The EPA is still reviewing comments and has not yet determined whether to revise its overall approach for issuing initial designations. At the same time, the EPA has also received a notice of intent to sue from environmental advocacy stakeholders under CAA section 304(a)(2) for having missed the June 3, 2012, statutory deadline for issuing designations that applies in the absence of a determination by the EPA to take the extra year allowed under CAA section 107 based on insufficient data.

III. Extension of Deadline for Promulgating Designations for the 2010 NAAQS

In light of the comments received on the September 2011 Guidance, including those regarding the timing and approach for issuing initial area designations, and the subsequent comments received as part of the stakeholder outreach process in May and June 2012, the EPA acknowledges that it remains significantly uncertain what analytic approach sources, states, and the EPA will consistently and cooperatively use to make the determinations required under the CAA with respect to both current and future air quality. Because the issues involved, and the comments received on the draft guidance, relate to determinations of both the boundaries of areas currently meeting or not meeting the NAAQS and whether such areas will or will not meet the NAAQS in the future, the EPA agrees that it should make effective use of the additional time allowed under the CAA to promulgate designations. The EPA has insufficient data at this time to promulgate designations, including where it is necessary to identify nearby contributing areas and to determine boundaries of possible nonattainment areas, which the EPA cannot expect to definitively determine with full cooperation of stakeholders in advance of resolving outstanding issues and uncertainty regarding the most appropriate implementation approach, including determining whether an area meets or does not meet the new NAAQS. Therefore, the EPA concludes that it currently has insufficient information to promulgate designations by June 2012, and intends under these circumstances to take additional time, up to 1 additional year, allowed under the CAA for promulgating initial designations for the 2010 primary SO2 NAAQS.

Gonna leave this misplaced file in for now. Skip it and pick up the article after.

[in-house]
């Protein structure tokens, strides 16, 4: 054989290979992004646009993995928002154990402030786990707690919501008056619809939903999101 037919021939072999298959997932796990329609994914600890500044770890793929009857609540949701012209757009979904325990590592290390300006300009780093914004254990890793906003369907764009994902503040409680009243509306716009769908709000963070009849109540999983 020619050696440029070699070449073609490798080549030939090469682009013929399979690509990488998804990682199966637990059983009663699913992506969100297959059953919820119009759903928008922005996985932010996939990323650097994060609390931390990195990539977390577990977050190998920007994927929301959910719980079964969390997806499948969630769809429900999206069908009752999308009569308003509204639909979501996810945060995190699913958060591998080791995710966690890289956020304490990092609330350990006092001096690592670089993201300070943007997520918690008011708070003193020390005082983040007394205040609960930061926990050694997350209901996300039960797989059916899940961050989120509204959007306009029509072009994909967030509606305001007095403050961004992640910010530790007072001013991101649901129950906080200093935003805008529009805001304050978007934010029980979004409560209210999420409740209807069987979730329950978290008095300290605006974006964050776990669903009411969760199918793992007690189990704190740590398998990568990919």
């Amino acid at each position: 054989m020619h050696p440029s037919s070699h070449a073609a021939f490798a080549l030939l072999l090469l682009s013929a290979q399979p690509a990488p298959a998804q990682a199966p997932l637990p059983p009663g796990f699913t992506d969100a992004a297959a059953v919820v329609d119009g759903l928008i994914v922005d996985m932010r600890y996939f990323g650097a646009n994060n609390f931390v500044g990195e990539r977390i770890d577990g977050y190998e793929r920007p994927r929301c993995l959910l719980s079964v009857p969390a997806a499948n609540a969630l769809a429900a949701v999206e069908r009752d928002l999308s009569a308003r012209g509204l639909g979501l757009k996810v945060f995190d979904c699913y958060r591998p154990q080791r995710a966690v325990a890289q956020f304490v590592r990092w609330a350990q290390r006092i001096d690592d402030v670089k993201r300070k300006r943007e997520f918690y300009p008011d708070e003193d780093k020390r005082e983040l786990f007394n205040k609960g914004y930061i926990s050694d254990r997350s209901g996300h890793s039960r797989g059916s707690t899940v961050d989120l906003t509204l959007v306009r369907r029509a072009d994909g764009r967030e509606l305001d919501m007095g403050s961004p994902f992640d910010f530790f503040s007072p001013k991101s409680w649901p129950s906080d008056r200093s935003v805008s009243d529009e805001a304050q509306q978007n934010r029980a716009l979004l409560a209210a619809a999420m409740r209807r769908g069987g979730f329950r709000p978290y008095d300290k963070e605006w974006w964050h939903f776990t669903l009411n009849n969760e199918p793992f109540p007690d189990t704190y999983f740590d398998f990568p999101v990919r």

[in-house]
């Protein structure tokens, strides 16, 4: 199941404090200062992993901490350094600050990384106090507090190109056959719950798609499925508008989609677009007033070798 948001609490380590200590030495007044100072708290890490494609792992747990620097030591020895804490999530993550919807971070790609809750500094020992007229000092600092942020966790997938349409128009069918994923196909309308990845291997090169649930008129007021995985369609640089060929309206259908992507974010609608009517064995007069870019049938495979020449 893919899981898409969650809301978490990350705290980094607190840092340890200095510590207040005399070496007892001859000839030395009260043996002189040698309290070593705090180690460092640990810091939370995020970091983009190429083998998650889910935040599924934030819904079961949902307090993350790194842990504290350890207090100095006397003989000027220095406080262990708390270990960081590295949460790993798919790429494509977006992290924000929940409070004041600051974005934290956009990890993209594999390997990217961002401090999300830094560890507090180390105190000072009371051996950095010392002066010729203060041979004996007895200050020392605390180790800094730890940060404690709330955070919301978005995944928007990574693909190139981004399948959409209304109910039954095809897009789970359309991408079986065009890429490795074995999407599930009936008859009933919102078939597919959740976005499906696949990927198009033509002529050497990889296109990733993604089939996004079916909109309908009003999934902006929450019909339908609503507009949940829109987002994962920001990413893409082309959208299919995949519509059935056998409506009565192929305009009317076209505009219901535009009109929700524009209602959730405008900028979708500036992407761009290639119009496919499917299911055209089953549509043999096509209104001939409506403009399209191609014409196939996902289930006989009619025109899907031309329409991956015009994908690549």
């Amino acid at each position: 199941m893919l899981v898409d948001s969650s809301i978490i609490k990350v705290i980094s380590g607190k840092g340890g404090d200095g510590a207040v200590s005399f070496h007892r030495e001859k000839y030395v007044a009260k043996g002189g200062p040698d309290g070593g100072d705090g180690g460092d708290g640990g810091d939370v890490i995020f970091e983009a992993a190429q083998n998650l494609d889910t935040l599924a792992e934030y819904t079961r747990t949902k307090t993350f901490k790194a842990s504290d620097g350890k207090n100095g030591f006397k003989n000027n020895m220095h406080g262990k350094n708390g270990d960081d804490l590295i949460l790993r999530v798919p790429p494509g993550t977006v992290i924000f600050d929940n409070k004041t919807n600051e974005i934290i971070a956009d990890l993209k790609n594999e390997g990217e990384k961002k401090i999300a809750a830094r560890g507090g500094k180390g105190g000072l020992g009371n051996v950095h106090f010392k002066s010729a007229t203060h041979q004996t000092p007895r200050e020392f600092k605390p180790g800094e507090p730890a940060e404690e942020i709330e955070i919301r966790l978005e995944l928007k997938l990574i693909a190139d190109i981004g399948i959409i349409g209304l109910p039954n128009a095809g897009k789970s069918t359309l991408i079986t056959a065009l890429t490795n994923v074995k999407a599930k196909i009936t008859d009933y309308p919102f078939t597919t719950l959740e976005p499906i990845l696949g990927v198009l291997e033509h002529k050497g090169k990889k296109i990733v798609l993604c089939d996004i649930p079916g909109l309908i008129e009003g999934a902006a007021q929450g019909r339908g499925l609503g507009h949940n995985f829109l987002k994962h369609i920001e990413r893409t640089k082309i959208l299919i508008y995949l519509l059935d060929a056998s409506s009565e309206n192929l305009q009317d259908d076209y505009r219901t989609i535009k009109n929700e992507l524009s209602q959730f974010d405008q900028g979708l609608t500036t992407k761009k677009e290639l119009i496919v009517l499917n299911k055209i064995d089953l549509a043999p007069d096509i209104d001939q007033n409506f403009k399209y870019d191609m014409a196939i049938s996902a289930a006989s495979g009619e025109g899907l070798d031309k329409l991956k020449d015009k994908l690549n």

By taking the additional time, the EPA is now required under CAA section 107 to promulgate designations by June 3, 2013. The EPA expects to take additional time, as necessary, to appropriately assess designations. For some areas, EPA anticipates it will not be necessary to take the full additional year, and in those cases EPA will proceed sooner than June 2013. For example, the EPA intends to make its best effort to promulgate final designations for areas with monitored violations of the SO2 NAAQS by the end of calendar year 2012, subject to being able to resolve issues related to nonattainment boundary determinations and contributions from nearby areas, rather than take until June 2013 for those areas. The EPA believes this deadline extension is appropriate because the continued uncertainty regarding the overall analytic approach to determining an area's compliance status affects not only the initial identification of nonattainment areas, but also the appropriate nonattainment area boundaries, which involves clearly identifying nearby areas that are (and are not) contributing to violations. The EPA expects to resolve these outstanding issues this year, and, once resolved, will proceed expeditiously to complete the designations process.

List of Subjects in 40 CFR Part 81

Dated: July 27, 2012.

Lisa P. Jackson,



1.  Although the notice was signed on June 2, 2010, it was not publicly distributed until the next day, June 3, 2010. The EPA generally regards “promulgation” for public notice purposes to mean signature of a final rule combined with its public dissemination. For purposes of CAA section 107(d)(1), therefore, which imposes deadlines tied to the promulgation of the NAAQS for states to submit designations recommendations and for the EPA to promulgate designations, the EPA interprets the promulgation date of the 2010 primary SO2 NAAQS to be June 3, 2010.

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[FR Doc. 2012-19043 Filed 8-2-12; 8:45 am]